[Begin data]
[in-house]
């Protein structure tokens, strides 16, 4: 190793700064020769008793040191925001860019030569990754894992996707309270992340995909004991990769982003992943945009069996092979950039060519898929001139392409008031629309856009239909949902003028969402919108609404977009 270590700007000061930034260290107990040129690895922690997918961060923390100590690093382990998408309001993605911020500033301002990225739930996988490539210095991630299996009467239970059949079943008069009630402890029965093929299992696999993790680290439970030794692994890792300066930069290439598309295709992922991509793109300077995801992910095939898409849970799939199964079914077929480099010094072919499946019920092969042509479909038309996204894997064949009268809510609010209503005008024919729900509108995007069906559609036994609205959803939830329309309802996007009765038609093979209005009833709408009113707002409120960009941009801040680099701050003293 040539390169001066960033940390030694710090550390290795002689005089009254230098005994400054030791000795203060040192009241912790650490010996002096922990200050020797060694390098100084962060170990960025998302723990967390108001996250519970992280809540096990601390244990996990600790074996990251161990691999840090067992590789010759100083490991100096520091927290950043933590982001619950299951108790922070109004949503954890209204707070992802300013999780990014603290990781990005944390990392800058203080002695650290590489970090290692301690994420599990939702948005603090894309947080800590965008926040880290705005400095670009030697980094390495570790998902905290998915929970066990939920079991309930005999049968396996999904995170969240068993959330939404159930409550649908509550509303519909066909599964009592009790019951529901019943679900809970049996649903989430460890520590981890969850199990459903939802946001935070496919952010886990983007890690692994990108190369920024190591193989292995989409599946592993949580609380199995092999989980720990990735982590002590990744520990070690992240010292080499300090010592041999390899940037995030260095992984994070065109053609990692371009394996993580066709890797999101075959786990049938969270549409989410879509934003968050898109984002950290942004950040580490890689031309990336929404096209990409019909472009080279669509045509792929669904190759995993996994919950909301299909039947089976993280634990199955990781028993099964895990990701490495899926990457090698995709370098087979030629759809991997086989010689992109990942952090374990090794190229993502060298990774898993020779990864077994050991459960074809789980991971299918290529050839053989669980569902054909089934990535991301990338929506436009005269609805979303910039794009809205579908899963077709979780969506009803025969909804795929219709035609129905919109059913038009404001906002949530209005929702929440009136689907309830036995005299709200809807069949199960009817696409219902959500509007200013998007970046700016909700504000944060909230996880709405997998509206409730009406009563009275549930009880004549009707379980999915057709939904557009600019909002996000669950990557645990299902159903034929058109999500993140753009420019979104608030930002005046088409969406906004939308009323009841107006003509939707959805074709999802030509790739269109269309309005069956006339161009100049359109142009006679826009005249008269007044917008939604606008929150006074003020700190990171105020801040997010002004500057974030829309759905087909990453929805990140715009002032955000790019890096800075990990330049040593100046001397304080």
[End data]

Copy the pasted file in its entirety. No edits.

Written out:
[in-house]
């Protein structure tokens, strides 16, 4: 190793700064020769008793040191925001860019030569990754894992996707309270992340995909004991990769982003992943945009069996092979950039060519898929001139392409008031629309856009239909949902003028969402919108609404977009 270590700007000061930034260290107990040129690895922690997918961060923390100590690093382990998408309001993605911020500033301002990225739930996988490539210095991630299996009467239970059949079943008069009630402890029965093929299992696999993790680290439970030794692994890792300066930069290439598309295709992922991509793109300077995801992910095939898409849970799939199964079914077929480099010094072919499946019920092969042509479909038309996204894997064949009268809510609010209503005008024919729900509108995007069906559609036994609205959803939830329309309802996007009765038609093979209005009833709408009113707002409120960009941009801040680099701050003293 040539390169001066960033940390030694710090550390290795002689005089009254230098005994400054030791000795203060040192009241912790650490010996002096922990200050020797060694390098100084962060170990960025998302723990967390108001996250519970992280809540096990601390244990996990600790074996990251161990691999840090067992590789010759100083490991100096520091927290950043933590982001619950299951108790922070109004949503954890209204707070992802300013999780990014603290990781990005944390990392800058203080002695650290590489970090290692301690994420599990939702948005603090894309947080800590965008926040880290705005400095670009030697980094390495570790998902905290998915929970066990939920079991309930005999049968396996999904995170969240068993959330939404159930409550649908509550509303519909066909599964009592009790019951529901019943679900809970049996649903989430460890520590981890969850199990459903939802946001935070496919952010886990983007890690692994990108190369920024190591193989292995989409599946592993949580609380199995092999989980720990990735982590002590990744520990070690992240010292080499300090010592041999390899940037995030260095992984994070065109053609990692371009394996993580066709890797999101075959786990049938969270549409989410879509934003968050898109984002950290942004950040580490890689031309990336929404096209990409019909472009080279669509045509792929669904190759995993996994919950909301299909039947089976993280634990199955990781028993099964895990990701490495899926990457090698995709370098087979030629759809991997086989010689992109990942952090374990090794190229993502060298990774898993020779990864077994050991459960074809789980991971299918290529050839053989669980569902054909089934990535991301990338929506436009005269609805979303910039794009809205579908899963077709979780969506009803025969909804795929219709035609129905919109059913038009404001906002949530209005929702929440009136689907309830036995005299709200809807069949199960009817696409219902959500509007200013998007970046700016909700504000944060909230996880709405997998509206409730009406009563009275549930009880004549009707379980999915057709939904557009600019909002996000669950990557645990299902159903034929058109999500993140753009420019979104608030930002005046088409969406906004939308009323009841107006003509939707959805074709999802030509790739269109269309309005069956006339161009100049359109142009006679826009005249008269007044917008939604606008929150006074003020700190990171105020801040997010002004500057974030829309759905087909990453929805990140715009002032955000790019890096800075990990330049040593100046001397304080």